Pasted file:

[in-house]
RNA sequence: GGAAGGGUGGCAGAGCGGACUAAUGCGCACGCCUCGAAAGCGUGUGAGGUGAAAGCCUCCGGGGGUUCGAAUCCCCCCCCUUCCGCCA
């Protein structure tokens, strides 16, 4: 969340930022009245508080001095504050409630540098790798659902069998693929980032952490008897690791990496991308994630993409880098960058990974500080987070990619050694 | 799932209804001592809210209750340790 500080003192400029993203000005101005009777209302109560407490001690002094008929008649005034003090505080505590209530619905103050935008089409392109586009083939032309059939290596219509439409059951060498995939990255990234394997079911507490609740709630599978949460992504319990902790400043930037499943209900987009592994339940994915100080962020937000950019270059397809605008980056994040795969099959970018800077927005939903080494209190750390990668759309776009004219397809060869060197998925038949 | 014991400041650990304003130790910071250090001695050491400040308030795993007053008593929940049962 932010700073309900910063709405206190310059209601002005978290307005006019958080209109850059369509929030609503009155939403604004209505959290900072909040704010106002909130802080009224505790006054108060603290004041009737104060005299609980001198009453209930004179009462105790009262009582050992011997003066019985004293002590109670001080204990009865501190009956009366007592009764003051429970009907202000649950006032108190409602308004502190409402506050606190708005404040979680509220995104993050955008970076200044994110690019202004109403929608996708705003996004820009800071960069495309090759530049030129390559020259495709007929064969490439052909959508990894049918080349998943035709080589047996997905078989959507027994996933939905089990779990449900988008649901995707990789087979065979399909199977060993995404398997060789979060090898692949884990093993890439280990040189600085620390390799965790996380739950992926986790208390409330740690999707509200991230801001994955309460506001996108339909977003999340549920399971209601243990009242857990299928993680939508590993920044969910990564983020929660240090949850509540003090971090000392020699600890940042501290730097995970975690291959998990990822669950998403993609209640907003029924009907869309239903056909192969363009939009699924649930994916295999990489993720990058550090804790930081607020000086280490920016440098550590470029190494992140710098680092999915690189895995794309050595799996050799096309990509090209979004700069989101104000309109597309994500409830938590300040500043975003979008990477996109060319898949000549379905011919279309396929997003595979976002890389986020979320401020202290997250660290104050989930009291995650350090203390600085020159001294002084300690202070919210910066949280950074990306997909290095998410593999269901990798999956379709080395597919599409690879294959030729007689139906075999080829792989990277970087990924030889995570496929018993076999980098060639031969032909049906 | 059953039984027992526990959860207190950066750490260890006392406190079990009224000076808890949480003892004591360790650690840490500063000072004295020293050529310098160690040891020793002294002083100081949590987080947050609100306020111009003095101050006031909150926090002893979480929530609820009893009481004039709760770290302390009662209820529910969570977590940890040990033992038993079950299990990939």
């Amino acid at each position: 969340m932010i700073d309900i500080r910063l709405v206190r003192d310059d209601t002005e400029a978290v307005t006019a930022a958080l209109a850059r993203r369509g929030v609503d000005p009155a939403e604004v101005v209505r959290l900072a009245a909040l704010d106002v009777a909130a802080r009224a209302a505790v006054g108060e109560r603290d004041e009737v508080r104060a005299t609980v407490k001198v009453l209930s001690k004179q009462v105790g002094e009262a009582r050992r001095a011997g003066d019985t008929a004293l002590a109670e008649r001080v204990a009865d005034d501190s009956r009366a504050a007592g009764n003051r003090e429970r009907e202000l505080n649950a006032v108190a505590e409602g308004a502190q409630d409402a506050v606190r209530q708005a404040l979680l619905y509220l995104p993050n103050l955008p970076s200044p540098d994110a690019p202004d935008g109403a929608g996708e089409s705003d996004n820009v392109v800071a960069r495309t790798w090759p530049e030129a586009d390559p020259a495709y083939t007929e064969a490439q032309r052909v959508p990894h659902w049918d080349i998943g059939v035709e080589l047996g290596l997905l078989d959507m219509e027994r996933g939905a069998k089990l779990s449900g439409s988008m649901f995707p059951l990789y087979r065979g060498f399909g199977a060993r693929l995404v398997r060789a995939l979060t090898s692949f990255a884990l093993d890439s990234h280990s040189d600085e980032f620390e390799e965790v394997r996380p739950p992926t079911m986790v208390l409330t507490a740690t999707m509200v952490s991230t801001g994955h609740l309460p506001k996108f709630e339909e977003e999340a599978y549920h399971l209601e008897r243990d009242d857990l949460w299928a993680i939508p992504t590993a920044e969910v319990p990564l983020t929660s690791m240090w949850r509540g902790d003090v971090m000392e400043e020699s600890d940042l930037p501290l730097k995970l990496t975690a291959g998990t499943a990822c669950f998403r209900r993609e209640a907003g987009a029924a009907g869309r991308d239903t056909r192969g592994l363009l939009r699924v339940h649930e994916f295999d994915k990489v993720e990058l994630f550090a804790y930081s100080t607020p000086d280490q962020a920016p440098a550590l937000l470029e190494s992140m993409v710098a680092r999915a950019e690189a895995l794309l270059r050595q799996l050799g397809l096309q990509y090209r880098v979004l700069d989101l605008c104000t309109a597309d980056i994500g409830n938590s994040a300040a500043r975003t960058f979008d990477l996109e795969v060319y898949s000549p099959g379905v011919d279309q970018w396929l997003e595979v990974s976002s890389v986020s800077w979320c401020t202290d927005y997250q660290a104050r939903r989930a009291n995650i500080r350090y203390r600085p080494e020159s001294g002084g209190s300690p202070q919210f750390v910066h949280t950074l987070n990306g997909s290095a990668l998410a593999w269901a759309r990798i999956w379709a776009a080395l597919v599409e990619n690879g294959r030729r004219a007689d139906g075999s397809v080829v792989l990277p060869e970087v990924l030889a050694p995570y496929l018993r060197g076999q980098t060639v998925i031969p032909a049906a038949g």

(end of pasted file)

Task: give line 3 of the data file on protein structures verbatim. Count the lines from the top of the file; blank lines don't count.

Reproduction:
């Protein structure tokens, strides 16, 4: 969340930022009245508080001095504050409630540098790798659902069998693929980032952490008897690791990496991308994630993409880098960058990974500080987070990619050694 | 799932209804001592809210209750340790 500080003192400029993203000005101005009777209302109560407490001690002094008929008649005034003090505080505590209530619905103050935008089409392109586009083939032309059939290596219509439409059951060498995939990255990234394997079911507490609740709630599978949460992504319990902790400043930037499943209900987009592994339940994915100080962020937000950019270059397809605008980056994040795969099959970018800077927005939903080494209190750390990668759309776009004219397809060869060197998925038949 | 014991400041650990304003130790910071250090001695050491400040308030795993007053008593929940049962 932010700073309900910063709405206190310059209601002005978290307005006019958080209109850059369509929030609503009155939403604004209505959290900072909040704010106002909130802080009224505790006054108060603290004041009737104060005299609980001198009453209930004179009462105790009262009582050992011997003066019985004293002590109670001080204990009865501190009956009366007592009764003051429970009907202000649950006032108190409602308004502190409402506050606190708005404040979680509220995104993050955008970076200044994110690019202004109403929608996708705003996004820009800071960069495309090759530049030129390559020259495709007929064969490439052909959508990894049918080349998943035709080589047996997905078989959507027994996933939905089990779990449900988008649901995707990789087979065979399909199977060993995404398997060789979060090898692949884990093993890439280990040189600085620390390799965790996380739950992926986790208390409330740690999707509200991230801001994955309460506001996108339909977003999340549920399971209601243990009242857990299928993680939508590993920044969910990564983020929660240090949850509540003090971090000392020699600890940042501290730097995970975690291959998990990822669950998403993609209640907003029924009907869309239903056909192969363009939009699924649930994916295999990489993720990058550090804790930081607020000086280490920016440098550590470029190494992140710098680092999915690189895995794309050595799996050799096309990509090209979004700069989101104000309109597309994500409830938590300040500043975003979008990477996109060319898949000549379905011919279309396929997003595979976002890389986020979320401020202290997250660290104050989930009291995650350090203390600085020159001294002084300690202070919210910066949280950074990306997909290095998410593999269901990798999956379709080395597919599409690879294959030729007689139906075999080829792989990277970087990924030889995570496929018993076999980098060639031969032909049906 | 059953039984027992526990959860207190950066750490260890006392406190079990009224000076808890949480003892004591360790650690840490500063000072004295020293050529310098160690040891020793002294002083100081949590987080947050609100306020111009003095101050006031909150926090002893979480929530609820009893009481004039709760770290302390009662209820529910969570977590940890040990033992038993079950299990990939």